Where the Nuryl Concept Began
Nuryl is based on over a decade of R&D and academic research into the amazing ways that infant’s brains develop. We already know that brain synapses are created at an incredible rate from the time your child is in the womb. To handle this over-production of connections, a process called Pruning selectively strengthens connections being used often and “deactivates” those that aren’t, which contributes to the brain’s overall efficiency.
This is all based on their daily experiences and continues for much of their early childhood.
During their first 2-3 years of life, babies “sample” (and file away) all of the sensory data that they encounter. When they experience unpredictable, complex patterns, they maintain their curiosity and put these patterns into “rules” that they can use and recall later in life.
Because High Information Music (complex, unpredictable patterns of sound and rhythms) correlates with the way that language and math skills develop, we became excited at the potential for this technique to give infants a head start in these areas that are so critical to being successful later in life.
Although it surprises many parents, the most profound period of brain development for skills like language aptitude actually happens between months 7-9 in an infant’s development!
Here is a graph that shows this Critical Window of learning in infant brain development.
You can see that a child’s language skills begin early and are assisted by their already developed vision and hearing. Also, note that their higher cognitive functioning is already progressing within their first year of life and that window will continue to be open for many years.
Clearly, it is important to take advantage of these early learning windows and set them on a path to success. The Nuryl curriculum is designed to give their brains the stimulation they need to maintain healthy and active growth
What is “High Information Music”?
Historically, parents play “soothing” music to babies – like lullabies. As we studied brain development research, we realized this is the opposite of what babies need to really simulate their brains and develop the statistical models that can ultimately link to mathematical, logical & linguistic skills.
We coined the term “High-Information Music” to describe musical compositions that are rich in harmonics and rhythmic complexity but also move in unexpected directions, keeping the listener interested in what is coming next.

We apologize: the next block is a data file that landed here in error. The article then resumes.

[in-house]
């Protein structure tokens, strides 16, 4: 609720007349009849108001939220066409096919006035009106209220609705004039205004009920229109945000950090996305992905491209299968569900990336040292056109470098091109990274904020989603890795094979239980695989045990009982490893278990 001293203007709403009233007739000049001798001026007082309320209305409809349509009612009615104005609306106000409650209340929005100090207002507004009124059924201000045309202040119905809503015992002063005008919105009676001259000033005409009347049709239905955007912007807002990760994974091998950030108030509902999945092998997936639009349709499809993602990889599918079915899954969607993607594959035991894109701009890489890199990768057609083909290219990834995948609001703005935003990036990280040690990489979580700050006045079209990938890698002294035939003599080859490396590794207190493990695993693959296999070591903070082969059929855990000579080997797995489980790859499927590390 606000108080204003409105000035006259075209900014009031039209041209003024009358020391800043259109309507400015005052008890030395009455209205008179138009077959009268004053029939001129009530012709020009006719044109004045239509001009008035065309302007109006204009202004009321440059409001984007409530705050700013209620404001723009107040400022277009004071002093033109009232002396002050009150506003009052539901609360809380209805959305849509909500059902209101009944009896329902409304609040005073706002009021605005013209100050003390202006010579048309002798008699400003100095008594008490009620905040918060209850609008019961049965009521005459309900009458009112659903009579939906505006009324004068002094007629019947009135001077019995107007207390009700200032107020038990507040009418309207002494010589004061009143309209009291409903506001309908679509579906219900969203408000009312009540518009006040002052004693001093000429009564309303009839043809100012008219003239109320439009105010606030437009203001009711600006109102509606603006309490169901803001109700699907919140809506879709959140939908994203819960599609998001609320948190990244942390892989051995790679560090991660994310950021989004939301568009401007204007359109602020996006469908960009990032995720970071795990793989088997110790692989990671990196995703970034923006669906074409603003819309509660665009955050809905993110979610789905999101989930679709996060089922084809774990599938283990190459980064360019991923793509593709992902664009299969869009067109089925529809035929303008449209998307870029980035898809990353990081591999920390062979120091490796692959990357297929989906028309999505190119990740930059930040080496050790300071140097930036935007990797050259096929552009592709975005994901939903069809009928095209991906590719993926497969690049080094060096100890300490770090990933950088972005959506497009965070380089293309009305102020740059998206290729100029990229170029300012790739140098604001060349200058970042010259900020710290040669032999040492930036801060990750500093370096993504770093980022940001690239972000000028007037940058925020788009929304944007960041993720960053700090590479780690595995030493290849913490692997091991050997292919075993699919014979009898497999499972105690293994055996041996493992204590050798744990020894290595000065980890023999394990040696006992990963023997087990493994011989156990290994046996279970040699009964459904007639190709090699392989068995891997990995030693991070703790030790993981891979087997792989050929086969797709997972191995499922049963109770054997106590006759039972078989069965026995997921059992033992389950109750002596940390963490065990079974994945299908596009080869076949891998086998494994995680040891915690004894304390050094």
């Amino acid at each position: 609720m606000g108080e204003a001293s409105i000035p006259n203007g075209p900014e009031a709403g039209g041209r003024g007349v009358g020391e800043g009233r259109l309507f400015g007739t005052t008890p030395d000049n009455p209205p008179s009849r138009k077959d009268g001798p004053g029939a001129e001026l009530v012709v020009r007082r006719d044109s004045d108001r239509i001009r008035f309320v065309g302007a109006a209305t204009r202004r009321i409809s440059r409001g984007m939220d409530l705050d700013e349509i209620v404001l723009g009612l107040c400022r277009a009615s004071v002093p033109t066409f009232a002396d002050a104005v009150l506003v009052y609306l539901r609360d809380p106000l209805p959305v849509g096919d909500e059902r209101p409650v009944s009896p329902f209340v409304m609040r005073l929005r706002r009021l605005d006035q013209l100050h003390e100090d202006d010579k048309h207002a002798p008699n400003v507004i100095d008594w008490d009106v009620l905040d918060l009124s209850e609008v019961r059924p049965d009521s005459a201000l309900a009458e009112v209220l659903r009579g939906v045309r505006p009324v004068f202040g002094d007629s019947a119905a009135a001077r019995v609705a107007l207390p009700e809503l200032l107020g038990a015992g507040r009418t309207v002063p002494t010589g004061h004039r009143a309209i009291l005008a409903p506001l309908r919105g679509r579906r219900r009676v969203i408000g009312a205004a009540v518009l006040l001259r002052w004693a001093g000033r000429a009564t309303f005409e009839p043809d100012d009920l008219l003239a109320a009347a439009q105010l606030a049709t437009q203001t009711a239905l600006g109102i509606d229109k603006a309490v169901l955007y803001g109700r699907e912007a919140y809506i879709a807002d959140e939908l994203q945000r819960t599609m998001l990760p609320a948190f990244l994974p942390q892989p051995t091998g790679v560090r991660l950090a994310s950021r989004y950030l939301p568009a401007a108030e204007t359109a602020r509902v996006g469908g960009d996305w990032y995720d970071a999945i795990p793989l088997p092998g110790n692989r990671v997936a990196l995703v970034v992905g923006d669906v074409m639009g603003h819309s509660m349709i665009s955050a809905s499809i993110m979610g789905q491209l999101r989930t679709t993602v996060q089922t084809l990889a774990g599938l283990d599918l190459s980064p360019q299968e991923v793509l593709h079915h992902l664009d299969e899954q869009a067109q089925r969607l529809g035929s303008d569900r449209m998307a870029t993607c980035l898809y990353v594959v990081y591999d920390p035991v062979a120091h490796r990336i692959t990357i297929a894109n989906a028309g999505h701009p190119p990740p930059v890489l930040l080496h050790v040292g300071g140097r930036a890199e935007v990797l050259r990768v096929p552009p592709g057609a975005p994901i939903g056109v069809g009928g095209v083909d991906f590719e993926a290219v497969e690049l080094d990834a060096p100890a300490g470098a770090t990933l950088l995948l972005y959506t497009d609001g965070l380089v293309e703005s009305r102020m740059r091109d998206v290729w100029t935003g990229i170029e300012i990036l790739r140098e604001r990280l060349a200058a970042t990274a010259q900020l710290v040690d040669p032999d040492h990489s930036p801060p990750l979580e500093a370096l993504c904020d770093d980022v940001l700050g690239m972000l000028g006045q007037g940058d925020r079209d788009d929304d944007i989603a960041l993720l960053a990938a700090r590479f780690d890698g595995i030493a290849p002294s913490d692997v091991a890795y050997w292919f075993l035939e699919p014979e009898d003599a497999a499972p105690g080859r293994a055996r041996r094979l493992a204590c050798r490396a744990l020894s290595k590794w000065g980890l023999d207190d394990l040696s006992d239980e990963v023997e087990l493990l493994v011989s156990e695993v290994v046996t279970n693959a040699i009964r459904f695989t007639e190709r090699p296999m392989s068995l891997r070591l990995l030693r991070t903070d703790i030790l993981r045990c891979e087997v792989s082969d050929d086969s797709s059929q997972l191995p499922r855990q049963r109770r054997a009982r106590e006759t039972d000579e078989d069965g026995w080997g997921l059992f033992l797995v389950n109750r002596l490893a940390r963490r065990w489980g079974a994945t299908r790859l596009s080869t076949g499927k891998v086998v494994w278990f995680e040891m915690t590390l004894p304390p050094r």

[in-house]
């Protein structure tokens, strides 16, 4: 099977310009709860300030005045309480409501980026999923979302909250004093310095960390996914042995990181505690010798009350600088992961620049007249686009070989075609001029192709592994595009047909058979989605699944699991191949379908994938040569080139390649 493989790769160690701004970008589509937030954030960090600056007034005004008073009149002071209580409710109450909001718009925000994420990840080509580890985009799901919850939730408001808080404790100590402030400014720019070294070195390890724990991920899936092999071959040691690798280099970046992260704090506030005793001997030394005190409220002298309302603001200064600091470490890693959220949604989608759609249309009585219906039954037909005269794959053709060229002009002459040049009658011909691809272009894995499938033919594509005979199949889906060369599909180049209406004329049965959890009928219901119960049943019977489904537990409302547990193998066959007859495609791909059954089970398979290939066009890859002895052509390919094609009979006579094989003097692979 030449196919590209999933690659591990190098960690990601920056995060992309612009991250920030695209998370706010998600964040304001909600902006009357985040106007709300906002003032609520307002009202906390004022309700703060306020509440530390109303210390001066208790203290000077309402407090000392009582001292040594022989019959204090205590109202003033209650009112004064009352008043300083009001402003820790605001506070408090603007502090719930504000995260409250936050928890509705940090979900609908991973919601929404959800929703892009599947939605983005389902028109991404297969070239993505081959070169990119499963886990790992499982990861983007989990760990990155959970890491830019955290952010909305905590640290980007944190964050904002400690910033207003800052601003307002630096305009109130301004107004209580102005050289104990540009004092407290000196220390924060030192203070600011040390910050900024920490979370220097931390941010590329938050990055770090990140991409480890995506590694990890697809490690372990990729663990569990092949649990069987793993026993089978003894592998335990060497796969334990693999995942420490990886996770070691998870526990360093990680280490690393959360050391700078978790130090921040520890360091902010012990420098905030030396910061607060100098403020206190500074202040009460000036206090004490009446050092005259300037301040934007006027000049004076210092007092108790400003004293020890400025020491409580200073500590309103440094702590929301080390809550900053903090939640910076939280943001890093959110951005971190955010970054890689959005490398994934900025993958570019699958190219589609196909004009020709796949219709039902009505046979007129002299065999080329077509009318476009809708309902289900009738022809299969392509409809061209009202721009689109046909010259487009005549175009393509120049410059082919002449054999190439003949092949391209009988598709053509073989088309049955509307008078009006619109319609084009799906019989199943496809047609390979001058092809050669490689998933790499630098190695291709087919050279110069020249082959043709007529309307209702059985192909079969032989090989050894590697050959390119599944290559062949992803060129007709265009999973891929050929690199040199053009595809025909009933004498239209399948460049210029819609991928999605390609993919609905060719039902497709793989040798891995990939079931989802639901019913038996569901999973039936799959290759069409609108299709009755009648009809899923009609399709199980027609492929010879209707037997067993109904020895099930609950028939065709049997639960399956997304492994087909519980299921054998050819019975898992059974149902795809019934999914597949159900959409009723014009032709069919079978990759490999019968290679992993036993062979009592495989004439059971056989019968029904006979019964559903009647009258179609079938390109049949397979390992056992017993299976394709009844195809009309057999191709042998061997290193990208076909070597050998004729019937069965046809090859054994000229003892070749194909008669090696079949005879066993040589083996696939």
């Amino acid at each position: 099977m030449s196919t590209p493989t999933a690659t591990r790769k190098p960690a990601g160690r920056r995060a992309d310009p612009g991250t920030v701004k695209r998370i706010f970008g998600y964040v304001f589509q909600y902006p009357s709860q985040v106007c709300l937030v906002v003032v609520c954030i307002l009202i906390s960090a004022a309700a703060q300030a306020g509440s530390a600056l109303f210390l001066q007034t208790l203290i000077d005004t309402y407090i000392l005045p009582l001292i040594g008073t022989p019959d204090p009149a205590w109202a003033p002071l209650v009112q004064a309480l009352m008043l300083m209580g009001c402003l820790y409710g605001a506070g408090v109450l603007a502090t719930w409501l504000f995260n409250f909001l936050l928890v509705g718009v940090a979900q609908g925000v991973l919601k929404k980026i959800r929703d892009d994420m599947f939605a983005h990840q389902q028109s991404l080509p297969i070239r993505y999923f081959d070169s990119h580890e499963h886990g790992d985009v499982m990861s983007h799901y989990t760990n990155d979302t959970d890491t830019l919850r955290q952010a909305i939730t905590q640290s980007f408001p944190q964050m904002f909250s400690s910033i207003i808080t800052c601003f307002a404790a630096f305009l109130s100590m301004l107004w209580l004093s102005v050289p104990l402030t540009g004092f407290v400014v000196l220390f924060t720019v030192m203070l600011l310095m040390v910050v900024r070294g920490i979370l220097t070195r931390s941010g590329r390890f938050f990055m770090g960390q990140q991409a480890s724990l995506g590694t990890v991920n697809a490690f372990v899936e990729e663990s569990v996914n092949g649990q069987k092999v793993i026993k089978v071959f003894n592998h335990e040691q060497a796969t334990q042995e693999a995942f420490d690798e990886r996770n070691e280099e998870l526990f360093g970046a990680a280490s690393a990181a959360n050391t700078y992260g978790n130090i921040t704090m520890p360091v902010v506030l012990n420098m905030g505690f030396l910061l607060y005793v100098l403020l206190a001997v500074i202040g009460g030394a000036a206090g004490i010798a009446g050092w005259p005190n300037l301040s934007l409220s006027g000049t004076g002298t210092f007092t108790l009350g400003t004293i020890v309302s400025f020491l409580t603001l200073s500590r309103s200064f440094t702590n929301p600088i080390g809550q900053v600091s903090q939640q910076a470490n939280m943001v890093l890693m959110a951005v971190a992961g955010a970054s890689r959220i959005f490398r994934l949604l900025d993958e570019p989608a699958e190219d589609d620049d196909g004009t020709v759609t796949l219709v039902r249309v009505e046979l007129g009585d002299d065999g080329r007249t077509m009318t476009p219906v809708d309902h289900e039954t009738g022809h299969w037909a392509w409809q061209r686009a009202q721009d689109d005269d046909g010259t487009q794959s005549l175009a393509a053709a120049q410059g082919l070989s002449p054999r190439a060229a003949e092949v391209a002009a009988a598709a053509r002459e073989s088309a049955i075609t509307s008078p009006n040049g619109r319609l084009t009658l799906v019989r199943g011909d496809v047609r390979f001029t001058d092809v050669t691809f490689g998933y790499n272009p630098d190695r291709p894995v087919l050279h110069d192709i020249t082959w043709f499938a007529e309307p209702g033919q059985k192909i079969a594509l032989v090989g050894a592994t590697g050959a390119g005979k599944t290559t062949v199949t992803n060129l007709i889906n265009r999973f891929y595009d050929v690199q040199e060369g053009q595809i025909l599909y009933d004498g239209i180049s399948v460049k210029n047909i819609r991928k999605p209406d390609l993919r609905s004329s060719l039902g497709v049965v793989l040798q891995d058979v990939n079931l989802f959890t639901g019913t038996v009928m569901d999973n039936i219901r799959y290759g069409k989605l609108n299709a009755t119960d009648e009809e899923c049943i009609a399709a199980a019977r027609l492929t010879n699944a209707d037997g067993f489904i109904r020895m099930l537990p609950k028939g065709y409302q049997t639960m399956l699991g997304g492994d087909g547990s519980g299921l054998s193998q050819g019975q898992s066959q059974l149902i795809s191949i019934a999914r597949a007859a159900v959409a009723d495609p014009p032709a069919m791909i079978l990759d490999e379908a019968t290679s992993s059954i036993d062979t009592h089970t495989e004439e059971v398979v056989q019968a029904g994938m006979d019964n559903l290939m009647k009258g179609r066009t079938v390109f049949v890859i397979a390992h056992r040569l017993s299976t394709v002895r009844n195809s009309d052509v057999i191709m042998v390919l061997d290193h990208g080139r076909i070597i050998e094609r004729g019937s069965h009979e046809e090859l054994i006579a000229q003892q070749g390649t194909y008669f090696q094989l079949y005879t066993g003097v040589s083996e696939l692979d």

High-information music generally comes from the spheres of complex classical music and improvisational jazz. In fact, Nuryl commissioned many custom high-information compositions/performances specifically for this curriculum. It is this type of music that keeps your child thinking and the brain connections forming. Remember that connections that are not used are pruned away and those that are used will be kept and strengthened. And if you follow up your Nuryl listening time with further learning (numbers, ABCs, spatial play…), their brains will already be “primed” to soak in that new knowledge.
Here’s an original composition of high information music. More than half of the music you get with your service is created exclusively for Nuryl.
We’ve found – now with thousands of customers – that the results of these principles can lead to heightened attention spans, early onset of language skills, and longer-term gifts. You can read more about the positive effects of classical music HERE.
Here is Nuryl user Bowie demonstrating exceptional skills with his mom Melanie after immersing in this curriculum from prenatal to age 2:
Active Learning – Social Engagement
Nuryl offers a great opportunity for the parent to actively engage with his or her child. In fact, we’ve found that such engagement is critical to maintaining their focus! This is not a “play it in the background” curriculum. Results are most profound when parents “socially engage” with their babies during each day’s listening. This typically involves making positive eye contact, smiling, and emphasizing the beat of each piece (gently rocking to the music; maybe lightly tapping on the baby to emphasize that beat.)
All of this interaction during “Nuryl” time also serves to improve their communication and socialization skills. So not only does this deepen the impact of the listening experience – it is also fun and creates memorable moments between parent and baby!
Do You Like “The Details”? Here are some links to further explore.
Is Your Baby Getting Enough Music?